Staff Photo: Brendan Sullivan Doug Mangum, left, of Grayson and his friend, Dave Galbraith of Loganville, have a toast with their sample beers during the third annual Grayson Blues & Brews Craft Beer Festival at the Grayson City Park on Saturday.
GRAYSON -- While Mary Williams enjoyed new flavors of craft beer on Saturday, she admitted that wasn't the sole reason she came to attend her town's beer festival.
"Even if they all serve Bud Light and Miller Lite, I would still come because it's in Grayson, and it's for the (Grayson) Children's Fund, and to help grow Grayson," Williams said.
Her favorite among the 130 or so beers available at Grayson City Park on Saturday was an Apricot Ale by Pyramid Breweries, and Williams figured she'd cast her vote for the Apricot as the best beer available.
Williams and several friends were among the more than 1,000 people at the third annual Grayson Blues and Brews Festival that benefits the Grayson Children's Fund, which donates backpacks and other supplies to families in need at Grayson Elementary.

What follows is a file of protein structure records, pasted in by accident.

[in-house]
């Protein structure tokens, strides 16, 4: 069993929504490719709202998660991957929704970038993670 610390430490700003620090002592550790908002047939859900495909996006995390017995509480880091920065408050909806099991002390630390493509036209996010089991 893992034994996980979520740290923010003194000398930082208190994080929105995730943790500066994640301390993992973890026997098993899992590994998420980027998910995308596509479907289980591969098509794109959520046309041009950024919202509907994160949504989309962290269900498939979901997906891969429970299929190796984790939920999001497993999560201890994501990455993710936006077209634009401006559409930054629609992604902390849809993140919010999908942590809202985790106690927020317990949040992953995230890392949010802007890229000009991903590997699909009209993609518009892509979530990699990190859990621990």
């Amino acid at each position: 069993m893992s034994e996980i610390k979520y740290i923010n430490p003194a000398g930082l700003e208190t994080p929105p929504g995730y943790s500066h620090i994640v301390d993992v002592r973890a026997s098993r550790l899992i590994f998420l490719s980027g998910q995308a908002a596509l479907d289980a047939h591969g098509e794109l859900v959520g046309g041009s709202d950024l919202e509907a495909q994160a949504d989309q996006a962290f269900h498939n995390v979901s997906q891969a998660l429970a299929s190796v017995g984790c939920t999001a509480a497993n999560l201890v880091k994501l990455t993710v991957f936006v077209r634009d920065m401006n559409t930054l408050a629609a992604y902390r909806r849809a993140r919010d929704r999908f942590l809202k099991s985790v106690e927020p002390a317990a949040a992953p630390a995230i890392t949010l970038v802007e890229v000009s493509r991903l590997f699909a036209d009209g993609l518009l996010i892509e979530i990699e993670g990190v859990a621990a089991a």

"We are a small town and everybody just pulled together," said co-chair Gail Moore. "It really was a community effort thing."
Moore noted that members of the Grayson City Council and Downtown Development Authority were on hand, and 120 volunteers worked the event for about seven hours.
Moore said most attendees, while they have favorites, come to sample something different, and about 50 breweries from a handful of distributors provided that opportunity.
Among the popular specialty beers, Moore said, were an Oktoberfest from Red Hare Rabbit Reserve and a Southern Tier Creme Brulee.
"The people who come to this, they don't really come to get drunk, they come to taste something special," Moore said. "We're one of the smallest beer festivals and the beer connoisseur people told me it was really fun because people don't have to wait in line for a long time. If we ever grow, we're not sure what we're going to do."
One of Williams' friends, Monte Harpe, said they've been to all three of the festivals, and his favorite was from the New Belgium brewery.
"We like to try new beers besides your normal Bud Light, Corona Light; definitely the craft beers," Harpe said.
Snellville resident Sarah Vandyne agreed with Williams about the Pyramid beers, and she also enjoyed a Magners Pear beer.
Moore added the event's capacity is about 2,500 people, and it offered craft and large distributor beers, not home or micro brews.
"Everybody wants to try something different," Moore said. "Even though they have their favorites."